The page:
Legal Obligations of NFP Directors
Published: August 19, 2022
Read Time: 21 minutes
In this highly engaging presentation Sophie McNamara gives an overview of the various legal obligations NFP Directors have.
Transcript of Legal Obligations of NFP Directors
Sophie: I just want to say what a great event this has been. I’ve only been here for the afternoon, but I just want to congratulate Better Boards and Raf. It’s such a great idea. I gave a talk last year about managing difficult directors, and in my research for that found out that the average age of a director in Australia is 68 years old, and they are definitely a white man. And this is just a really great initiative, I think, to get more diversity on boards and particularly more young people on board, so it’s great. Congratulations to Raf and everyone.
Sophie: So after such an inspiring morning, I’m going to talk about something fairly boring, and that’s the law and what can go wrong. I’ve personally had to sit through variations of this talk many times, and my main criticism is usually that it’s all sort of doom and gloom and what can go wrong, and basically you just leave feeling a bit more terrified than you did before. My aim for today is that you will not feel terrified, but you’ll feel informed, and you’ll go back to your boards and be champions of good governance, and you’ll never ever find yourself in some of the situations which we’ll be discussing today.
Sophie: In complete knowledge of how boring my topic is, I’ve tried to put Lego in every slide, and if you learn nothing else today, let it be that if you type Lego and then pretty much anything into Google, someone somewhere in the world has made a Lego picture of that. It’s kind of amazing. Anyway, we’ll get the bad stuff out of the way. If you seriously, seriously breach your obligations as a director, there are pretty significant personal, civil, and criminal penalties for that. So our friend here has breached his obligations as a director, and he has been fined. He’s been fined up to $200,000. He’s had a compensation award made against him personally. There’s been an injunction with its associated legal fees to stop him being so rubbish, and he has been disqualified from managing companies for up to 10 years.
Sophie: So as you can imagine, that can have quite serious implications for your day job as well, if you are barred from management positions. There are also criminal liabilities. Now, you have to work really hard to attract a criminal liability, so don’t let this terrify you. And even if you end up in jail, that guy’s enjoying it by the looks of it. You can really only end up in jail if you have been extremely reckless or pretty dishonest and misused your position. So you’ve either discharged your duties in an incredibly irresponsible way, or you’ve used your position to advantage yourself or disadvantage your organisation, or you’ve failed to prepare accurate finances, or you’ve been dishonest in failing to prevent insolvency. So it’s only in the very most extreme cases that you’ll find yourself or anyone attracting criminal liability.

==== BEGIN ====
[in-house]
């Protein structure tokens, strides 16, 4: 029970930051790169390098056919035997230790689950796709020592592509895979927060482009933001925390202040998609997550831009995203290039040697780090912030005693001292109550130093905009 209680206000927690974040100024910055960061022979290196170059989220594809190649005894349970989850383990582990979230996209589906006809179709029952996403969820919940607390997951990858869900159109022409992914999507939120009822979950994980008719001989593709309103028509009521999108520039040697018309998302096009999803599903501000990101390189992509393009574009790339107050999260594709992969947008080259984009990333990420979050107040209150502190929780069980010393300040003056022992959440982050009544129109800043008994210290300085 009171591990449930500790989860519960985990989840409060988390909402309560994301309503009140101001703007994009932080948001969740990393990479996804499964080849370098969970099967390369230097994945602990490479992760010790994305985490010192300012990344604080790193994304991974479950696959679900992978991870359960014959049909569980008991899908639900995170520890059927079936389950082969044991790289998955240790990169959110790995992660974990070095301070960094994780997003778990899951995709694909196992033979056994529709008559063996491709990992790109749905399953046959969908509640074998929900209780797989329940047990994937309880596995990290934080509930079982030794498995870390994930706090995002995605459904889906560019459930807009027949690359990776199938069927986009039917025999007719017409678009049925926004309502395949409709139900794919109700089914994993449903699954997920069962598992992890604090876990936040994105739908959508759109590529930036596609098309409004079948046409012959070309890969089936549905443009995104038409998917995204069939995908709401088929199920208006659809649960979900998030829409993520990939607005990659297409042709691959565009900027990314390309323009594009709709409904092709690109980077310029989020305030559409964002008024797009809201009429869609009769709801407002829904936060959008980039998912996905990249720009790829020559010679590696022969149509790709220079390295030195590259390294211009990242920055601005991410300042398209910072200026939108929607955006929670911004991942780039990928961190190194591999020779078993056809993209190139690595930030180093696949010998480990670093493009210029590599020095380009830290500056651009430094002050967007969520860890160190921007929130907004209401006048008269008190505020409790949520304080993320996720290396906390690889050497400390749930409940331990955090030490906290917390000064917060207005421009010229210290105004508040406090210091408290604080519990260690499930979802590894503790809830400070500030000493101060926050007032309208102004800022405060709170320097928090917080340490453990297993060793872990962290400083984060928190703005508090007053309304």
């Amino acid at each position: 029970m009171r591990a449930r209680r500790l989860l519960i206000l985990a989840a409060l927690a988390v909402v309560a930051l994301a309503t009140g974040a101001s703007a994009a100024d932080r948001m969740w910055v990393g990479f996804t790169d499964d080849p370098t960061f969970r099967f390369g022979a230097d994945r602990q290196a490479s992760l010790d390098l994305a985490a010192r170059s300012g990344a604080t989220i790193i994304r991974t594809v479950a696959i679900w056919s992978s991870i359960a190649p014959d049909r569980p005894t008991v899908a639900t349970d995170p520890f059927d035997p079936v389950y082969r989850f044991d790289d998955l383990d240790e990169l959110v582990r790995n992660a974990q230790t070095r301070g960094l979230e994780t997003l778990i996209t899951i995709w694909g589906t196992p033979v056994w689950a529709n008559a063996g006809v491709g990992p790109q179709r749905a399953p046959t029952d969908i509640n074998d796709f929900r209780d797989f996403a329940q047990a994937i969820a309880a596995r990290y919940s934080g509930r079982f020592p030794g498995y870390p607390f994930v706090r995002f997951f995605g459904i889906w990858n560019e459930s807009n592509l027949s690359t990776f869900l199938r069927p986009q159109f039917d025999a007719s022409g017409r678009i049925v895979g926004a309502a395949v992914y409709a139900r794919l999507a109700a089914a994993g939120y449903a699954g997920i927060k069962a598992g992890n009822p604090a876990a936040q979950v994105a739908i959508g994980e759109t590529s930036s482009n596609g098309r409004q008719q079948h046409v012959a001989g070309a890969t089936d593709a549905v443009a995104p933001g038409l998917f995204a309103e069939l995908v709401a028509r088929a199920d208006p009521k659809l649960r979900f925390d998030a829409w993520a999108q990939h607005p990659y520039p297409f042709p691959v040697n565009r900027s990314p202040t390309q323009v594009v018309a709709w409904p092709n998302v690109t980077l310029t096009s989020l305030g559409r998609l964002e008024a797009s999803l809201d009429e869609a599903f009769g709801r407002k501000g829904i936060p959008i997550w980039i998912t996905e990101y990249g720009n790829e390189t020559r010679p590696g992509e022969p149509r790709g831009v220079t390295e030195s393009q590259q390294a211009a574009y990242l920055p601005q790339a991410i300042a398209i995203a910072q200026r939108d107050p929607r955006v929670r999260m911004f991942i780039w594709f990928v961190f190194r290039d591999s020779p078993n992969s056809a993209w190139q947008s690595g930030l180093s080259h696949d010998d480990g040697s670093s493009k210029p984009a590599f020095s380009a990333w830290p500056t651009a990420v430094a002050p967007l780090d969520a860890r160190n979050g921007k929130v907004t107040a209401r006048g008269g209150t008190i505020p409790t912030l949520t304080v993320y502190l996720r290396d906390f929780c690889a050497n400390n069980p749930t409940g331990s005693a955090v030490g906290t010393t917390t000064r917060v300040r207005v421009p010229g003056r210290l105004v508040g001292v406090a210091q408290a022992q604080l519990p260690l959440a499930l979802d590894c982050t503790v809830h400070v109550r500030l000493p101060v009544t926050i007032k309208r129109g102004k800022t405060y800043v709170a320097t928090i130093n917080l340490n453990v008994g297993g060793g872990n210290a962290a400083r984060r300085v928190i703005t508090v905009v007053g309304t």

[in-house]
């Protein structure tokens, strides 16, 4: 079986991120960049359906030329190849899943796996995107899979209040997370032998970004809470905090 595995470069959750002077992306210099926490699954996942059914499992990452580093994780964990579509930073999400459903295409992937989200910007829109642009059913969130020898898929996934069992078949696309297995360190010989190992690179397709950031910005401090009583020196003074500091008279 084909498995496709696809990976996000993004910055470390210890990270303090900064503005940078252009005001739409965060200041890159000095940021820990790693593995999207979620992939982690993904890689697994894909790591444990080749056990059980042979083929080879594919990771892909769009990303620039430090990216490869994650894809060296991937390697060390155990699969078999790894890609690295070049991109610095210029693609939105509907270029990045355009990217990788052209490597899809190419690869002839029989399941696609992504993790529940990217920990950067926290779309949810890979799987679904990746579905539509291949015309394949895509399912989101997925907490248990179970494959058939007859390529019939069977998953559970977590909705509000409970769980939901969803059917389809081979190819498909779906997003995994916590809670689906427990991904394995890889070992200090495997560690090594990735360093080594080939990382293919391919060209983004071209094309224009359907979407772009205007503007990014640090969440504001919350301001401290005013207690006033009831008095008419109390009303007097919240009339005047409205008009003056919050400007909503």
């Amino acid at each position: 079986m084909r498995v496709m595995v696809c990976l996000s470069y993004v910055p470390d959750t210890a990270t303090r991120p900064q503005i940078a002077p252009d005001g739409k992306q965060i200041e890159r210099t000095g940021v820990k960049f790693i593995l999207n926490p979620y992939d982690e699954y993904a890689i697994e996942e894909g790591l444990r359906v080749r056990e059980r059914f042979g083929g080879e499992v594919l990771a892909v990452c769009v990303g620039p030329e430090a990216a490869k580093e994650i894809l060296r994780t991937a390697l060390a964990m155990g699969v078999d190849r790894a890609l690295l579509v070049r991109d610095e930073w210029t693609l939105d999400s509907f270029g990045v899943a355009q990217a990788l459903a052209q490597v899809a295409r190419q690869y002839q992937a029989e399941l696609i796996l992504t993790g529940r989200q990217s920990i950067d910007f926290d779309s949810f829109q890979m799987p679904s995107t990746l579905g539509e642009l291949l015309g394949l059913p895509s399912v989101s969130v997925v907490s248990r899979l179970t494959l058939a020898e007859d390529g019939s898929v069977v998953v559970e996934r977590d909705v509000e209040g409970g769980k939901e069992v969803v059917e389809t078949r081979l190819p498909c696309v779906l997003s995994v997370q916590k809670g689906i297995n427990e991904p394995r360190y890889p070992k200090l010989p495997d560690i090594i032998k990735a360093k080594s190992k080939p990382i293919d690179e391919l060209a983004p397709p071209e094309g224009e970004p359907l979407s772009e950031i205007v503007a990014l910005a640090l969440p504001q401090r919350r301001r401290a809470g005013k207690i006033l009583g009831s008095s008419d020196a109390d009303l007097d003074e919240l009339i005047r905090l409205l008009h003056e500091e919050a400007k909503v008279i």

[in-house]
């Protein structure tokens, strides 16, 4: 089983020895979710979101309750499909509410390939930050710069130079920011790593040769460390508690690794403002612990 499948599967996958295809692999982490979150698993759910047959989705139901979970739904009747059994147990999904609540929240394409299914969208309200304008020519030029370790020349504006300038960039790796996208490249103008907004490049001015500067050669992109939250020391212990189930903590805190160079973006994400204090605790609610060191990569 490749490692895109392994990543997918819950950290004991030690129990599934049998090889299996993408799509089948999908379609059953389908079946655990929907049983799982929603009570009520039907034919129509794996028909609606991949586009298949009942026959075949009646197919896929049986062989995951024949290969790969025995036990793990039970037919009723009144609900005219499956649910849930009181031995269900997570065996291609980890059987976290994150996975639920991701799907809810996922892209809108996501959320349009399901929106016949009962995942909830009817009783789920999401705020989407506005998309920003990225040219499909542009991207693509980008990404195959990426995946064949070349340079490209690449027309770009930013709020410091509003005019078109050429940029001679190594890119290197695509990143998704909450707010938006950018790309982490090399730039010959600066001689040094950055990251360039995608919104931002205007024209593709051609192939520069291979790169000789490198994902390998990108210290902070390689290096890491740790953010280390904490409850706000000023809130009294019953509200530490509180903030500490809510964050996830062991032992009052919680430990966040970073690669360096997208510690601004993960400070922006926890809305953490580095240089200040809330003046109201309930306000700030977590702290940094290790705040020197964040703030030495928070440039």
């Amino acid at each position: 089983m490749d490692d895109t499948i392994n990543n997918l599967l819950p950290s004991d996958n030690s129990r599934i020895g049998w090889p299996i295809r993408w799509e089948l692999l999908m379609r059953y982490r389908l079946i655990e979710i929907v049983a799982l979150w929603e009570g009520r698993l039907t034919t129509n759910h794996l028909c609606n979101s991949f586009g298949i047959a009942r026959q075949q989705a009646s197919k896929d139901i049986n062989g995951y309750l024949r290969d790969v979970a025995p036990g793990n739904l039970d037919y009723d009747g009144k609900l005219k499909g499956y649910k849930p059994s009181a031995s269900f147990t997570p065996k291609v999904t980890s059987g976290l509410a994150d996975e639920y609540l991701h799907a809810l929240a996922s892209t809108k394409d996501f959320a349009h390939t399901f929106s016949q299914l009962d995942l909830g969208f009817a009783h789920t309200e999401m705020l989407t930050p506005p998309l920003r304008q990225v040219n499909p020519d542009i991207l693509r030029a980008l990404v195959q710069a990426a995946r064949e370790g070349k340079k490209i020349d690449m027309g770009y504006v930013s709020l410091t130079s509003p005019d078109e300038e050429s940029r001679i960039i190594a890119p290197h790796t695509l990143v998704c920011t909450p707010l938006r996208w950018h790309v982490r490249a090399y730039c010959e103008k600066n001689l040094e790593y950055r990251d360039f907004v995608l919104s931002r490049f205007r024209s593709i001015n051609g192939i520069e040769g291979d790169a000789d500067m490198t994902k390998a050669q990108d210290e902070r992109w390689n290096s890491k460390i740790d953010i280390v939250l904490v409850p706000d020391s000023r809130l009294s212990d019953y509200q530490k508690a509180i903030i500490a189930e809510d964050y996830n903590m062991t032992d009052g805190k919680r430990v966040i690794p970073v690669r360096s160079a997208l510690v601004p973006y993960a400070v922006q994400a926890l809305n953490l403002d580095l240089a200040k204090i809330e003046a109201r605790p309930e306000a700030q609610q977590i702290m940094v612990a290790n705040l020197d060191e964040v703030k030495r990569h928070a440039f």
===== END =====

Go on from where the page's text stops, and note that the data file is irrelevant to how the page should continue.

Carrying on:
Sophie: Here is an overview of the director’s duties I’m going to cover today. Some of my clients have this slide pinned in their toilet. If you feel your fellow directors do their best thinking there, then I suggest you also hang it up there. So I’m going to cover the key duties, the first of which is due care and diligence. So the standard of due care and diligence when you’re on a board, you must exercise a degree of care and diligence that a reasonable director or officer in your position would exercise. So it’s an objective test, it’s what a reasonable person would’ve done.
Sophie: Now, what does that look like in effect? At a bare minimum, I would describe it as you have to take an active interest in the affairs of your organisation. It’s really common, particularly on not-for-profits, to come across sleeping directors, or people who are legacy directors who founded it 20 years ago and now just come to the AGM for a wine. Those people are breaching their obligations as directors, and if that reminds you of anyone on your board, I recommend that you take steps to rectify that. Every director has to understand the core business, or the core operations, and you have to be ready to question anything that appears suspicious or potentially detrimental. So you just can’t be asleep at the wheel. Once you assume that position, it’s a very real and alive responsibility.
Sophie: The other thing that I’ll add is that if you’ve held yourself out to have specialist skills, so if you are an accountant or a lawyer, then that attracts an additional standard. So you’re then judged as was your behaviour reasonable, considering the skills that you had or said that you had. I will also add, sorry, just building on what Joanne said, your constitution can really protect you in terms of care and diligence. If you have a director on your board who is not coming to enough meetings, you can amend your constitution or your code of conduct to say directors are expected to come to 10 out of 12 meetings or something like that, and you can really use your documents to support a culture that forces directors to govern in a diligent way.